Connecting with an influencer is a powerful way to boost your perceived value. Almost 40% of consumers trust influencers more than brands, CRM Essentials reports.
If your marketing budget is too small to pay an influencer, reach out to happy customers. Online product reviews and word-of-mouth testimonials can also help to boost your perceived value.
4. Reframe cost
While high prices are often associated with luxury and a high-value proposition, low prices can work in the opposite manner. Set your fees too low, and you may look like a bargain brand that makes cheap items.
Consider how your current price reflects the value of your products. You might find that raising prices boosts your profile.
5. Boost exclusivity
Customer perceived value can rise if a product is only available for a limited time or to a small subset of people. Exclusivity can spark fear of missing out, and some customers will buy to ensure that they’re part of a special group of insiders.
You could reduce the supply of an existing product, place a higher price on it, and call it exclusive. Or you could look for a way to change a current item to make it more special. Make a limited number of these special edition items and sell them at a high price to create and leverage exclusivity.
Increase perceived value & boost sales
When customers associate your brand with quality, exclusivity, value, and functionality, they’re more likely to buy. The more your value proposition rises, the more likely you are to close sales.
Pay close attention to your pricing strategy, ensuring that you’re using numbers that boost your perceived value. And tap into traditional and social media campaigns to give customers (and influencers) a chance to spread the word about your products.
FAQs about perceived value
What is the difference between the actual value and perceived value?
Your product’s actual value is a measurement of costs associated with manufacturing and profit. A perceived value is a measurement of what consumers think your product is worth and how much they’re willing to pay for it. This value could be closely tied to your actual value, or it could be much higher (or lower) depending on your brand and product attributes.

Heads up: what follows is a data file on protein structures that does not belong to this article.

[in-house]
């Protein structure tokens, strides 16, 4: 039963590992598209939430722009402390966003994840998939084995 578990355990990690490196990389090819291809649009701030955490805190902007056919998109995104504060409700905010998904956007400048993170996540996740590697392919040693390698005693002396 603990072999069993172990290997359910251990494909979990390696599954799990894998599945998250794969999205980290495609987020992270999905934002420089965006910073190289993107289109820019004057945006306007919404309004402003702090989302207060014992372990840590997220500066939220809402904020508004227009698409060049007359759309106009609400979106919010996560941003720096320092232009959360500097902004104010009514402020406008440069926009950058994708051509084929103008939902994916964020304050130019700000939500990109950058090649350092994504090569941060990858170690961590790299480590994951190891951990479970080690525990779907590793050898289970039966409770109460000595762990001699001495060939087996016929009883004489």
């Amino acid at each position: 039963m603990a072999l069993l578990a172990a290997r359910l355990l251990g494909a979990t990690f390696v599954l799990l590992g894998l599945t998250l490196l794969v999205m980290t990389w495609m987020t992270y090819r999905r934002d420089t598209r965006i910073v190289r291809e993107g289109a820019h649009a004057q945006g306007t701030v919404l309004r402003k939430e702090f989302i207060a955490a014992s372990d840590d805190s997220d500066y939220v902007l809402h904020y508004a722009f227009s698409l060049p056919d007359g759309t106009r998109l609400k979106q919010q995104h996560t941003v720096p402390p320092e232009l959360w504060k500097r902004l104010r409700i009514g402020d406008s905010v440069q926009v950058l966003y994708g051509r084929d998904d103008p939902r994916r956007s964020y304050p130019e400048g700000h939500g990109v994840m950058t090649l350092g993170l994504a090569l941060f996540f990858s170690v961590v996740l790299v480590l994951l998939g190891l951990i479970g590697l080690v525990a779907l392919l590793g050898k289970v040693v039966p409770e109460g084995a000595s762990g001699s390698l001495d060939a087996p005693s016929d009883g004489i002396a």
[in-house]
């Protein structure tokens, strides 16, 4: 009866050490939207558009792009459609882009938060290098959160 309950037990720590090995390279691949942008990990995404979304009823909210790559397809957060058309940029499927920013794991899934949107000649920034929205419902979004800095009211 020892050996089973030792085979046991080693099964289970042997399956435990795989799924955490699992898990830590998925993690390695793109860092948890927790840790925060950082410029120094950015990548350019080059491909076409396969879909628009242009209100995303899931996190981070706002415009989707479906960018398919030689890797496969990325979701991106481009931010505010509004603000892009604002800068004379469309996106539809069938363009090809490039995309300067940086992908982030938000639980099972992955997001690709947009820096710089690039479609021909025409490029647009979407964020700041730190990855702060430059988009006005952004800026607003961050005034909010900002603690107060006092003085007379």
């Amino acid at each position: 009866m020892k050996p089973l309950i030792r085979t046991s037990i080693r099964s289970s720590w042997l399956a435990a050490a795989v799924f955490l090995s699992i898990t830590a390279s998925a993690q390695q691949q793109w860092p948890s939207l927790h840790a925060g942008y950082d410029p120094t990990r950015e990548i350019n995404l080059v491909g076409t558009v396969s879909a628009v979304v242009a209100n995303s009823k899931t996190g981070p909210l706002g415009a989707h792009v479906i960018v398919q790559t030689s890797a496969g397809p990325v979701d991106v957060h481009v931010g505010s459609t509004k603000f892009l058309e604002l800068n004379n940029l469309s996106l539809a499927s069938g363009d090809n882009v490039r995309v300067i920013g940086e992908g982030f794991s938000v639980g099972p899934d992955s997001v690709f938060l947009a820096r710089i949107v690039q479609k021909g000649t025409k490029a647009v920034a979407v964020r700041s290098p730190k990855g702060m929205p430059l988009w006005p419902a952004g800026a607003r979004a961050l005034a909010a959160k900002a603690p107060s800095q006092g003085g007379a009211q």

What is the perceived value theory?
In psychology, perceived value refers to a customer’s belief that a brand meets or exceeds expectations. It’s an emotional judgment call that consumers make, and it is possible to influence those judgments.
How do you measure customer perceived value?
Determine how much it costs to make and market your product. Add in how much you spend in overhead and how much you need to make in profit. This is your product’s base cost.
Now, dig into your market. How much do competitors charge for the same thing? Are there luxury versions of the product that cost more? How much do your add-ons also enhance the value of a product?
Some companies develop an intuitive sense of customer-perceived value. But others use trial and error. They set a price, watch sales, and adjust accordingly.
 Caviar History in America (Caviar Emporium)
 Consumer Perceptions of Price, Quality, and Value: A Means-End Model and Synthesis of Evidence (ournal of Marketing)
 LVMH, Other Luxury Brands Raise Prices, Betting Wealthy Customers Won't Mind (The Wall Street Journal)
 How Much Is a Tesla? Here's a Price Breakdown (Motortrend)
 A Review on Customer Perceived Value and Its Main Components (GATR Global Journal of Business Social Sciences Review)
 Social Media Fact Sheet (Pew Research Center)